As for "왜냐면 아빠는 새장을 ...", "왜냐면 아빠 새장을 ..." sounds a lot more natural as MujjinGun mentioned. It is because the topic has been the canary and this sentence relates to the canary's death.

If you have mentioned to your friend something about your father and would like to focus mainly on what your father did, you can use the following:

내 남동생 카나리아를 한 마리 키웠는데 아빠 그 카나리아를 실수로 죽였어.

왜냐면 아빠 새장을 청소하려고 화학용 스프레이를 뿌렸거든.

In this case, the topic is your father.


A2: (I will skip this because MujjinGun already mentioned the correct reason.)


A3:

I guess you brought those examples from one of my answers, but I would say that the second translation is not precise. It should be "I don't understand at all what you mean." The third translation is technically incorrect because 태반 means "almost half," although a lot of people see it as "most." Anyway, I mentioned the requirement there:

Used right after a noun or adverb(ial)

I will explain a noun + 이/가 first.

이곳 사람들 태반 글을 쓸 줄 모른다.

여기에 있는 사람은 대개 어른이다.

As you see, this noun + 이/가 needs to be used as the subject or complement in this specific structure:

...(은/는) ...이/가 ...

where the noun attached to 이/가 refers to either part or all of the noun attaced to 은/는. With this structure, you can emphasize the portion. 태반 means "almost half" and 대개 means "most." The parentheses around 은/는 indicate that the omission of 은/는 could occur there. One more example is here:

언덕은 전부 숲이었다.

which means that the whole hill was a forest. In another simple structure, you can use 은/는 instead to mean the same:

...은/는 ...

  • 이곳 사람들 태반 글을 쓸 줄 모른다.

  • 여기에 있는 사람, 대개 어른이다. (I have used a comma to clarify the meaning.)

  • 언덕 전부 숲이었다.

We could say that 은/는 is already an emphasizer, as it can mark the topic and also the comparison targets. What I meant with my categorization, however, was that the noun attached to 은/는 does not have to be the topic or the comparison targets. For example, the topic of the sentence

아무리 바빠도 밥 먹자.

is "you" (your health, your work, etc.) rather than "meals" and this sentence is not about contrasting meals with other things. 은 is there in place of 을 to emphasize the "meals."

As for an adverb(ial) + 이/가 and an adverb(ial) + 은/는, I could not find a fixed rule, although the purpose is to emphasize the adverb(ial). I think you should remember what adverb(ial)s can have 이/가 and what adverb(ial)s can have 은/는.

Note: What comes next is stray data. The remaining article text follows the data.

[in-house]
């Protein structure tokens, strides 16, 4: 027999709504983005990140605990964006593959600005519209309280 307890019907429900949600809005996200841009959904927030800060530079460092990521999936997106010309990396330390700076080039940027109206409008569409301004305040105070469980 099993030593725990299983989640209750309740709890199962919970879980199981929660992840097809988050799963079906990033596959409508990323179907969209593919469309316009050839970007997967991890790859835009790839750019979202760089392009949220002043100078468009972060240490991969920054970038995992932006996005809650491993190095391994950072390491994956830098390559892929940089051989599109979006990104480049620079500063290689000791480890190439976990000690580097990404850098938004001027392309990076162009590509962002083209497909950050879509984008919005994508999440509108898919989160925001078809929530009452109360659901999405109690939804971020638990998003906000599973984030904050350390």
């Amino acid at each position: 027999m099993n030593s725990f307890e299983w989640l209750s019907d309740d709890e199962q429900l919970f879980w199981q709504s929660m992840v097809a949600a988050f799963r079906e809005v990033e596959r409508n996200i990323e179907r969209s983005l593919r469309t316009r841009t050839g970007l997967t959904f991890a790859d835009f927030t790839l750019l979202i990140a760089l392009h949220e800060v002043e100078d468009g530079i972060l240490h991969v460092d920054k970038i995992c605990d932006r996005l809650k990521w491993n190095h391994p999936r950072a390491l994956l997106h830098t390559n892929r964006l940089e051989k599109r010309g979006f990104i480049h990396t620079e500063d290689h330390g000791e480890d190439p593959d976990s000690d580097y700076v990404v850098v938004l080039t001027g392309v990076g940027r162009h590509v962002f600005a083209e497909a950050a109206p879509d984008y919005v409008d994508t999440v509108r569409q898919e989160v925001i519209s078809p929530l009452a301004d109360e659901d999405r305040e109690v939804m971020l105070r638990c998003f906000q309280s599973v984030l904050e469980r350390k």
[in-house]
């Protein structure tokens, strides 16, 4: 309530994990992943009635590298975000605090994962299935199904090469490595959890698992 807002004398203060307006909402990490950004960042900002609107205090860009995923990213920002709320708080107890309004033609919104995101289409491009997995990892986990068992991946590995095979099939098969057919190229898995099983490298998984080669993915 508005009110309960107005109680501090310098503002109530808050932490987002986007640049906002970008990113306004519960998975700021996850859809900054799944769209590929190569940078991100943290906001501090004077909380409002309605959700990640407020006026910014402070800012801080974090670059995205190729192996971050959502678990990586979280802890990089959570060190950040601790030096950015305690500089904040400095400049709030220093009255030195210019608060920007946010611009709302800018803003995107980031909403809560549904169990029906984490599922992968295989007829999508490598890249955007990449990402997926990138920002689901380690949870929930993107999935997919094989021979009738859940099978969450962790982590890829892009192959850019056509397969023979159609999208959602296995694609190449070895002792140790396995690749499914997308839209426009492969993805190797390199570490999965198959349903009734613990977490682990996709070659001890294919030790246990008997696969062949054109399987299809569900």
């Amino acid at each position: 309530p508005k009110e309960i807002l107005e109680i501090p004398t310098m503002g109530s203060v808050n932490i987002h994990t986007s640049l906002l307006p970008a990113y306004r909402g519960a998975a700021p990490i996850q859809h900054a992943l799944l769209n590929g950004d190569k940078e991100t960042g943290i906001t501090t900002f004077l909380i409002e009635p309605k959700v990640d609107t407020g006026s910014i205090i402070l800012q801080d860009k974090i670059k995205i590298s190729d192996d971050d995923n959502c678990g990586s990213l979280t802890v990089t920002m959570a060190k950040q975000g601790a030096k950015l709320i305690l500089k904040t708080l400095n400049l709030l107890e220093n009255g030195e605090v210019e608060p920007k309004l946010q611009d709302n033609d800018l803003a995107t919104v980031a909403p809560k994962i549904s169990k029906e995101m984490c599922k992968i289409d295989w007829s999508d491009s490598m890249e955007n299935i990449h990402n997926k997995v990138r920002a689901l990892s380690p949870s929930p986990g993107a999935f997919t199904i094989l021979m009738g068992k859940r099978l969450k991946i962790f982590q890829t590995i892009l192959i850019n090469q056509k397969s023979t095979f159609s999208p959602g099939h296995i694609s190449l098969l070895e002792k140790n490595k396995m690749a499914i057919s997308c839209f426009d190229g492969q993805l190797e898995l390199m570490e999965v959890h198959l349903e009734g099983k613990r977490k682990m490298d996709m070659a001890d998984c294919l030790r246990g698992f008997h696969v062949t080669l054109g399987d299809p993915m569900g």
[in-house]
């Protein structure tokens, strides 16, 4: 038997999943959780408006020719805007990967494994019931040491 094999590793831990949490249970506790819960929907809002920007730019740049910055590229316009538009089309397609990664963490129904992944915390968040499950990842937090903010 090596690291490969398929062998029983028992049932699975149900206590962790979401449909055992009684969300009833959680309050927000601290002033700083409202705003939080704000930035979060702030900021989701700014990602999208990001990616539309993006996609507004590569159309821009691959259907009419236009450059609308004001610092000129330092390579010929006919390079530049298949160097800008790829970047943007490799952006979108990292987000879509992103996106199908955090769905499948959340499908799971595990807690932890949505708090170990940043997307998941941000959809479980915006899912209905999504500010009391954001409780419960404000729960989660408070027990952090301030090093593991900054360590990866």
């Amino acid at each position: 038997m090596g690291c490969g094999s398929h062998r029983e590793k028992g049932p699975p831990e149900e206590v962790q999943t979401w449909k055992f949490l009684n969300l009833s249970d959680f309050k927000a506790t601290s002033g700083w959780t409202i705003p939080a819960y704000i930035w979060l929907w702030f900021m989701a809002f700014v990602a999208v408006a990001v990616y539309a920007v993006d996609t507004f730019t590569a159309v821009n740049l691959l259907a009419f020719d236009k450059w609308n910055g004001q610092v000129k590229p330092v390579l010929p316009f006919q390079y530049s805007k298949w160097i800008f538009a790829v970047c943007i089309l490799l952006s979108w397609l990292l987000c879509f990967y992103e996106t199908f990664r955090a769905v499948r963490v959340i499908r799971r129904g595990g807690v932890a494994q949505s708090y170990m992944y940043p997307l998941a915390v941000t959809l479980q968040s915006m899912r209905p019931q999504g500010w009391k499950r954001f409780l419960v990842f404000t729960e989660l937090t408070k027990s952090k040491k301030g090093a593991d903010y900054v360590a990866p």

저쪽에서 불빛이 번뜩 비쳐 왔다. (Not 번뜩은)

네 말은 도대체 무슨 말인지 모르겠다. (Not 도대체는)

손님이 올 것이니 밥을 넉넉히 해라. (Not 넉넉히가)

가끔 네가 생각난다. (Not 가끔이)

In these sentences, you can just remove the emphasizers without making them incomplete:

저쪽에서 불빛이 번뜩 비쳐 왔다.

네 말은 도대체 무슨 말인지 모르겠다.

손님이 올 것이니 밥을 넉넉히 해라.

가끔 네가 생각난다.

| improve this answer | |
0

Q1: In certain sentences, either the subject or topic marker can be used for a particular noun, depending on the context and nuance. For the second mention of 아빠, you may use either 아빠는 or 아빠가. What is the difference in this case?

To my ears, it sounds much more natural to say 아빠가 for the second mention.

Q2: I also noticed that in the sentence the object marker is used (나를) and in the second sentence, the subject marker is used (내가). Why is this the case?

The first sentence uses the causative form, the second does not. '화나게 하다' is the causative form of 화나다. '내가 화나다' "I become angry" turns into '나를 화나게 하다' "(something) makes me angry".

| improve this answer | |
  • I see. Why is it 내 남동생이 and not 내 남동생은? Isn't 내 남동생 the topic of the sentence? – rplee Mar 13 at 7:00
  • If I were talking about myself would I say 내가 예전에 노란 카나리아 한 마리를 키웠었...? or would it be acceptable to say 저는 예전에 노란 카나리아 한 마리를 키웠었...? (even if I am telling my friend this story out of nowhere and I am not changing the topic) – rplee Mar 13 at 7:03

Your Answer

By clicking “Post Your Answer”, you agree to our terms of service, privacy policy and cookie policy

Not the answer you're looking for? Browse other questions tagged or ask your own question.